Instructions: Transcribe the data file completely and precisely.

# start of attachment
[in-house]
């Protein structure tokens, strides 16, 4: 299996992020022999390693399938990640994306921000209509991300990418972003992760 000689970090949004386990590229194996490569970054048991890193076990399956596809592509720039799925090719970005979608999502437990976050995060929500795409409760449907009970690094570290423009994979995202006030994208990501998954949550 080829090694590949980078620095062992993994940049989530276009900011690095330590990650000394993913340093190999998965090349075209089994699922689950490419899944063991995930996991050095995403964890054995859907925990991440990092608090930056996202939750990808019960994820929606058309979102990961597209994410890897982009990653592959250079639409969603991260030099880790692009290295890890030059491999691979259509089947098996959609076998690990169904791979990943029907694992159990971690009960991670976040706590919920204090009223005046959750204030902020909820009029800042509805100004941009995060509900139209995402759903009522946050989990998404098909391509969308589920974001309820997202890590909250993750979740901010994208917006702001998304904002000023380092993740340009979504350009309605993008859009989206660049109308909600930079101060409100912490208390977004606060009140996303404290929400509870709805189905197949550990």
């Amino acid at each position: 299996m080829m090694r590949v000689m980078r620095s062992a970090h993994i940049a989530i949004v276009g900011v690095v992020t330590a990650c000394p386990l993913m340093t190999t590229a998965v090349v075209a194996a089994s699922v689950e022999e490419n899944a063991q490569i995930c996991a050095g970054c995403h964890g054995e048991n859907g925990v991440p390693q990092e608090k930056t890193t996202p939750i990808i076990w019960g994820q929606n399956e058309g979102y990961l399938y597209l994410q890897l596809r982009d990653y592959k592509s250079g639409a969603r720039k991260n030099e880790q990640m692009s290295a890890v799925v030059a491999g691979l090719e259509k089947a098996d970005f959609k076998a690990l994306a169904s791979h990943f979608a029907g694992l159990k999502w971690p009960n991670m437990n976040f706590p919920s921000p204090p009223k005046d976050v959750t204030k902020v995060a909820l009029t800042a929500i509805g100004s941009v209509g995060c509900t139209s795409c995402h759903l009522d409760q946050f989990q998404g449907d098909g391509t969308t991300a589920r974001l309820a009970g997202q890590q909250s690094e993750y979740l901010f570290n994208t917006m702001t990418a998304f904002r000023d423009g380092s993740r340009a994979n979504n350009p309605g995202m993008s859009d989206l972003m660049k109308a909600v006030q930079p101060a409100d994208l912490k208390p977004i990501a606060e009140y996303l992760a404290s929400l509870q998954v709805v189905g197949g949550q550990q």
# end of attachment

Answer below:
[in-house]
């Protein structure tokens, strides 16, 4: 299996992020022999390693399938990640994306921000209509991300990418972003992760 000689970090949004386990590229194996490569970054048991890193076990399956596809592509720039799925090719970005979608999502437990976050995060929500795409409760449907009970690094570290423009994979995202006030994208990501998954949550 080829090694590949980078620095062992993994940049989530276009900011690095330590990650000394993913340093190999998965090349075209089994699922689950490419899944063991995930996991050095995403964890054995859907925990991440990092608090930056996202939750990808019960994820929606058309979102990961597209994410890897982009990653592959250079639409969603991260030099880790692009290295890890030059491999691979259509089947098996959609076998690990169904791979990943029907694992159990971690009960991670976040706590919920204090009223005046959750204030902020909820009029800042509805100004941009995060509900139209995402759903009522946050989990998404098909391509969308589920974001309820997202890590909250993750979740901010994208917006702001998304904002000023380092993740340009979504350009309605993008859009989206660049109308909600930079101060409100912490208390977004606060009140996303404290929400509870709805189905197949550990």
């Amino acid at each position: 299996m080829m090694r590949v000689m980078r620095s062992a970090h993994i940049a989530i949004v276009g900011v690095v992020t330590a990650c000394p386990l993913m340093t190999t590229a998965v090349v075209a194996a089994s699922v689950e022999e490419n899944a063991q490569i995930c996991a050095g970054c995403h964890g054995e048991n859907g925990v991440p390693q990092e608090k930056t890193t996202p939750i990808i076990w019960g994820q929606n399956e058309g979102y990961l399938y597209l994410q890897l596809r982009d990653y592959k592509s250079g639409a969603r720039k991260n030099e880790q990640m692009s290295a890890v799925v030059a491999g691979l090719e259509k089947a098996d970005f959609k076998a690990l994306a169904s791979h990943f979608a029907g694992l159990k999502w971690p009960n991670m437990n976040f706590p919920s921000p204090p009223k005046d976050v959750t204030k902020v995060a909820l009029t800042a929500i509805g100004s941009v209509g995060c509900t139209s795409c995402h759903l009522d409760q946050f989990q998404g449907d098909g391509t969308t991300a589920r974001l309820a009970g997202q890590q909250s690094e993750y979740l901010f570290n994208t917006m702001t990418a998304f904002r000023d423009g380092s993740r340009a994979n979504n350009p309605g995202m993008s859009d989206l972003m660049k109308a909600v006030q930079p101060a409100d994208l912490k208390p977004i990501a606060e009140y996303l992760a404290s929400l509870q998954v709805v189905g197949g949550q550990q």